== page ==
"We said to the juniors, if we find that it's true that schools are taking half of their class early, we'll have to tell them to apply early," Ms. Scattergood said. "We're feeling a little boxed in here. If that's what schools are going to do, we can't just stick our heads in the sand."
Some students said that knowing where they stood well before the traditional April 1 admissions-notification date was a relief.
Adam Cowburn, a senior at Westfield Senior High School in Westfield, N.J., was accepted by Dartmouth College in Hanover, N.H., under its binding early-admissions plan. "My guidance counselor believed that early decision was the best choice to relieve senior-year pressure and felt the odds were more favorable in the early-decision pool," he said.
Adam Dinwiddie, a senior at Ardmore, Pa.'s Lower Merion High School, agreed. "If someone knows where they want to go, early decision is a wonderful thing," said Mr. Dinwiddie, who was accepted under the binding early-decision program at Columbia University in New York. "It takes away the agony of waiting until April to hear from schools."
Mr. Keeley attributes much of the increased competition to students being savvier consumers in the college marketplace. "For a variety of reasons, students are better consumers today, and more demanding consumers," he said. Students recognize that college is an investment, he said, and have educated themselves more about what colleges can offer and have learned how to target their applications strategically.
Students also appear to be preparing themselves better for college: According to the College Board, there was a 10 percent increase in the number of students taking Advanced Placement tests in 1995 over the previous year. High scores on AP tests enable students to qualify for placement or credit at colleges and universities.
And increasingly computer-literate high school seniors have found creative ways to market themselves to colleges, such as creating "home pages" on the Internet's World Wide Web.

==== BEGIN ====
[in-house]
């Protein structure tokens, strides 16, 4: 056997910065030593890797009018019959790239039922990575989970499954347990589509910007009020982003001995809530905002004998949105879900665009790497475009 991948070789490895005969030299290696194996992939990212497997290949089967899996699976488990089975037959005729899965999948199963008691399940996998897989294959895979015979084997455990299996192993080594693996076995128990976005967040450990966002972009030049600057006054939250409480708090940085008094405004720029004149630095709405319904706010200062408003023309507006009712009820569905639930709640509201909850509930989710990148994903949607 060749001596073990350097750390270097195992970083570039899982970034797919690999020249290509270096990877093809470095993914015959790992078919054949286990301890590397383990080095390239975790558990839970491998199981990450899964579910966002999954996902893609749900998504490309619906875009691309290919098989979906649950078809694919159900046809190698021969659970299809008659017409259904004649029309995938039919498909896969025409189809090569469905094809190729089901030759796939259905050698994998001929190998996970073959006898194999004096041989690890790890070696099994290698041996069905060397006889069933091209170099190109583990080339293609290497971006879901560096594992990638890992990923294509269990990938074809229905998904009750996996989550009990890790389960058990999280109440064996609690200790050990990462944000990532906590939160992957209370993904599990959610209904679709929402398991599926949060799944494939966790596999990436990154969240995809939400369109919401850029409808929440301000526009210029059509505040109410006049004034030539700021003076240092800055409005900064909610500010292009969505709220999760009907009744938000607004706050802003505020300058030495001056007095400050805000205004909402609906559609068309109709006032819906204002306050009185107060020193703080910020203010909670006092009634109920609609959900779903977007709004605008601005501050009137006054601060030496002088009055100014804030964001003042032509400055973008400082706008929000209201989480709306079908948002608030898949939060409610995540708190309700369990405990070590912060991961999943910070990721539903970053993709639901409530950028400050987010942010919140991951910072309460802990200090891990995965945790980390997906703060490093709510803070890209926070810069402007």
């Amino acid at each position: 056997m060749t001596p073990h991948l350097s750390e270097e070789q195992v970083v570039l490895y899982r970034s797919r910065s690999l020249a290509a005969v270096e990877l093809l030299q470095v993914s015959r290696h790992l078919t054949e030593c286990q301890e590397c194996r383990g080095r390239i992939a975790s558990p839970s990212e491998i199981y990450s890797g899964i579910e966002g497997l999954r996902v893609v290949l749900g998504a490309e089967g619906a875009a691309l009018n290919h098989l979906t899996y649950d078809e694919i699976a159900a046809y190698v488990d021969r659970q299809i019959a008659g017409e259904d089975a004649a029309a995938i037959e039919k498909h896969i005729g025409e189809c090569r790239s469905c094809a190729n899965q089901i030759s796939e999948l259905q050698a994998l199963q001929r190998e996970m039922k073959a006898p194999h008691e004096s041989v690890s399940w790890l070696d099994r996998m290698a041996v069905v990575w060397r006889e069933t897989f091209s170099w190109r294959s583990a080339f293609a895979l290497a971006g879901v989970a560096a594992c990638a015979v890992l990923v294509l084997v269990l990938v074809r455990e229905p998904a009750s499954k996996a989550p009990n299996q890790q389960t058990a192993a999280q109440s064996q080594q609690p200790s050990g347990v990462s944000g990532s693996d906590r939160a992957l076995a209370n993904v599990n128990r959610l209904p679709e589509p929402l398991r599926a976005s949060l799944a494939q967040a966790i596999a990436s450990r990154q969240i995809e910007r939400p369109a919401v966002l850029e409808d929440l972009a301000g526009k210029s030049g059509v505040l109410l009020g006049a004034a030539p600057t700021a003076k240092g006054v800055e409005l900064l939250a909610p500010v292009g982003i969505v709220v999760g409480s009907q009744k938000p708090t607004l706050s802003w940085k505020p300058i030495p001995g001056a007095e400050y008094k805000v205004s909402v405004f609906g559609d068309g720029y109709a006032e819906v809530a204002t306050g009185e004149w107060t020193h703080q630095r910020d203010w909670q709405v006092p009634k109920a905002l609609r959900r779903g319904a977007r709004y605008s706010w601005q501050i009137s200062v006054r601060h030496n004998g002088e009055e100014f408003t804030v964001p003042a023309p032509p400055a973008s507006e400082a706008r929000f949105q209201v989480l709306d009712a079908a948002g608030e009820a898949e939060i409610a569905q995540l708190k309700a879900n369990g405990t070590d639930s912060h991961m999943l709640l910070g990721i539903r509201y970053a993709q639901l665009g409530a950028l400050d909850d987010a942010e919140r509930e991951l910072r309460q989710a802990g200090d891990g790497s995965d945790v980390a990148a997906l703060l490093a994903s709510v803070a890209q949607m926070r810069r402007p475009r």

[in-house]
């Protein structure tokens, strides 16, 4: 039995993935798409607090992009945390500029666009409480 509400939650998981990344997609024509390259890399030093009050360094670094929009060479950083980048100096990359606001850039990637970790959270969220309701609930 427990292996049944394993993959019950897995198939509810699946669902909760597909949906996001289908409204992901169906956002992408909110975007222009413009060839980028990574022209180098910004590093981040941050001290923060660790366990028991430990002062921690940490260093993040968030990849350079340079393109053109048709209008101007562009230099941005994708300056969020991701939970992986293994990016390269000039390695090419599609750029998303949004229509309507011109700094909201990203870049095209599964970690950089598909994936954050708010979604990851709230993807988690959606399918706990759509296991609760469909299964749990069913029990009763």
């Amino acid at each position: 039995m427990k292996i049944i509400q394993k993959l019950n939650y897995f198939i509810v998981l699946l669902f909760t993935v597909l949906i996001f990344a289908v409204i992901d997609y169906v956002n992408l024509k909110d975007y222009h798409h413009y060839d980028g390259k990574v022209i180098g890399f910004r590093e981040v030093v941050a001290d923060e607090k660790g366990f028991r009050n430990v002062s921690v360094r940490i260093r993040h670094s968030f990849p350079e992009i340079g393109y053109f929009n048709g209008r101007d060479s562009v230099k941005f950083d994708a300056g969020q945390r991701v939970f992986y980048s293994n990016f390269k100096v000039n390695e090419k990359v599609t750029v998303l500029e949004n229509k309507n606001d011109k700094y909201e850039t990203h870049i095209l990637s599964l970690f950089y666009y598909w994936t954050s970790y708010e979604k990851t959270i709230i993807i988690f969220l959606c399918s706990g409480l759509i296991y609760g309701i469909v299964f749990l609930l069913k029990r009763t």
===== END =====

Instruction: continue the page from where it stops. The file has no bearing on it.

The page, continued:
John Ikeda, a senior at the 800-student Christian Brothers High School, a private secondary school in Memphis, Tenn., included a brief letter with his applications explaining how to sign on to his Web site. "I don't have the greatest grades in the world--I'm not Mr. School," he said. "I figured the Web page would be the best way to show off what I do outside of school."
The strategy appears to have paid off: Mr. Ikeda, who applied to seven colleges, has been accepted to all four colleges he's heard from so far.
A few guidance counselors said they feared that increased applications at the most competitive schools might stem from students being overoptimistic about their chances for admission after seeing their scores on the new, "recentered" SAT I. The new scoring system for the Scholastic Assessment Test that took effect in April 1995 shifted the scale for the widely used college-entrance exam; a student unfamiliar with the change might misinterpret his scores as being higher than they really are.
Mr. McClintick of Mercersburg Academy said he feared that uninformed students might use outdated score information from guidebooks and overestimate their ability to get accepted. "Kids walk into libraries, and say, 'Oh, my scales match up perfectly,' when in fact their scores are 100 points below the norm," he said.
But officials of the College Board, which sponsors the SAT, downplayed that fear, noting that they had blanketed students and schools with information on the change. And many students disputed that theory even more vehemently.
Mike Epstein, a senior at Great Neck South High School in Great Neck, N.Y., said he had heard "much more than enough" information on the scoring changes. "I was getting so tired of seeing recentering everywhere I looked," he said.
Mr. Keeley of the college-admissions counseling group said he had asked his daughter, a high school senior, if a student could possibly misunderstand the new scale for the SAT.
"She said, 'We have been so inundated with information on recentering that any student who doesn't understand it has no business taking it,"' he said. "Recentering confused a lot of people but students were not among them."